Updated 07/21/2011 11:56 PM
NY1 Exclusive: Survey Finds Some City Teachers Do Not Trust Their Own Principals
Department of Education officials agree that a good principal can make for a good school, but what happens when the DOE asks who are the good principals and who are not? NY1 has analyzed the results of an annual survey at all 1,700 public schools to see what teachers had to say about their principals. NY1's Education reporter Lindsey Christ filed the following report.
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Once a year, the Department of Education asks parents, teachers and students about their school. The answers can be enlightening.
For example, teachers are asked whether they Agree or Disagree with a number of statements, including "The principal is an effective manager who makes the school run smoothly" and "I trust the principal at his or her word." It cannot be good if teachers disagree with either of those.
But when NY1 looked at results for all 1,700 schools, the station found at some institutions the teachers say they "strongly disagree" with both.
In 20 schools, 75 percent or more of the teachers say they do not trust their principal and they don't think he or she makes the school run smoothly.
School experts say that is a major red flag.
"They clearly want everybody in the school rowing the boat in the same direction, and if there's a lot of friction between the administration and the faculty, it's a sign that people are working across purposes, and that's not good," says Clara Hemphill of The New School and InsideSchools.org.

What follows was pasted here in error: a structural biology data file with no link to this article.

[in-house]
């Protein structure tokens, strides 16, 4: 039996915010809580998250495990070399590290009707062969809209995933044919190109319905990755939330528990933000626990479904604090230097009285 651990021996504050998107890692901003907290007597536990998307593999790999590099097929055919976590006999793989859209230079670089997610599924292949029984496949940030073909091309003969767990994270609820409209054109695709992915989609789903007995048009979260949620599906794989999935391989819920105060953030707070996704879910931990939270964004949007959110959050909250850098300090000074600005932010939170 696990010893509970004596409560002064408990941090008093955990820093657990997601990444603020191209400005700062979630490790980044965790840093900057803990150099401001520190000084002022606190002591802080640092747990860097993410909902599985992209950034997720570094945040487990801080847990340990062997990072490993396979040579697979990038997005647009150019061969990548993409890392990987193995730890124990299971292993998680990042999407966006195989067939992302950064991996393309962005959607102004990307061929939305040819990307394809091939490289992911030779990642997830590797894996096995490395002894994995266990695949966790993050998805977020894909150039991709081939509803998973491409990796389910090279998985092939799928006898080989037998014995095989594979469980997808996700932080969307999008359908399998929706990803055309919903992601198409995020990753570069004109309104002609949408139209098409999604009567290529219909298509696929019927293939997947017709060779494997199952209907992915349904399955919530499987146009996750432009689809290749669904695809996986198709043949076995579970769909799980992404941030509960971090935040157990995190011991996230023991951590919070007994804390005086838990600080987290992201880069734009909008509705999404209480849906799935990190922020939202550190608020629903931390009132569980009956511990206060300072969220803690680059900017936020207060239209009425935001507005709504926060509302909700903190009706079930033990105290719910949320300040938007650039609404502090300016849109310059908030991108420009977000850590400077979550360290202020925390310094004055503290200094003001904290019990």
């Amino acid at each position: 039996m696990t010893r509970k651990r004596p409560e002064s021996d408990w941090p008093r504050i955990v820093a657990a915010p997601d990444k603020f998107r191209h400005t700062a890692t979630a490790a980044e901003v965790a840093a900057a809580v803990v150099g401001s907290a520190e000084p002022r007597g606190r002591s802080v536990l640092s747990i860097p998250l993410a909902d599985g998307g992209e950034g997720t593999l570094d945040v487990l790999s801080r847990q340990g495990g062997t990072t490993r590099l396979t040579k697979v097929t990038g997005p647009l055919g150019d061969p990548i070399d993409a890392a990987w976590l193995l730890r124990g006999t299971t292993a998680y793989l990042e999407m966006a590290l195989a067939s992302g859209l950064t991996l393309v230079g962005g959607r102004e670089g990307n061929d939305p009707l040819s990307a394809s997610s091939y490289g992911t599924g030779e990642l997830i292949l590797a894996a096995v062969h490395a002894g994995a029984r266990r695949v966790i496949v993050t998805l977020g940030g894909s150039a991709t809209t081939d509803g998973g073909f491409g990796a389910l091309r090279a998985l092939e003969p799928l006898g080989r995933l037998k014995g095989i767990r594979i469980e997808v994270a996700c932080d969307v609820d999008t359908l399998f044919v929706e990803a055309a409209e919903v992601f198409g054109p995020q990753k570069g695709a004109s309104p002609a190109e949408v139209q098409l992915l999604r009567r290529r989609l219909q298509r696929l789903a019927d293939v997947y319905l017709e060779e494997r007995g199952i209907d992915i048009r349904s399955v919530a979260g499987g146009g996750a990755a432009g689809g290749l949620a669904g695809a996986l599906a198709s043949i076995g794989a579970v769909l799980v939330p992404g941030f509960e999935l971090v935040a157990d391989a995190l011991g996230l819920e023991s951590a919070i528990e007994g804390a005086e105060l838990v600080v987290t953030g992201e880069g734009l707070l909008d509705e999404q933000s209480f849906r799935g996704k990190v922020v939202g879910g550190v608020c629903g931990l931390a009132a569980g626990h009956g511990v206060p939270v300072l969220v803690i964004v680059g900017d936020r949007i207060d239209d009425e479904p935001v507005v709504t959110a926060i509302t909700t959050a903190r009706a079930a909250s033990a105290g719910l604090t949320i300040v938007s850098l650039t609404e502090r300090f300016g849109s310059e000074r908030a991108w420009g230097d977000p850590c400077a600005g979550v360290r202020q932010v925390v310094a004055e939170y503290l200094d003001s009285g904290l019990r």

The principal at PS/IS 224 in the Bronx got the worst rating in the city and the DOE may have listened. Officials replaced Principal Jenelle Lewis in late May, after she was on the job less than a year.
In Brooklyn, another principal got almost as bad a score. Principal Andrea Whitehurst was hand-picked by the DOE to turn around this troubled school.
But teachers at the Middle School for Academic and Social Excellence aren't on board: 84 percent say Whitehurst is a bad manager and untrustworthy.
"It's the role of a good principal to pursuade the staff that the changes are good and necessary," says Hemphill.
NY1 asked the DOE about the 20 schools where more than 75 percent of teachers don't stand-by their principals. A spokesperson dodged the question, saying that principals are working hard and more than three-quarters of teachers in the system are satisfied with their principals.
On Friday, NY1 will reveal who teachers say are the most trustworthy and capable school leaders.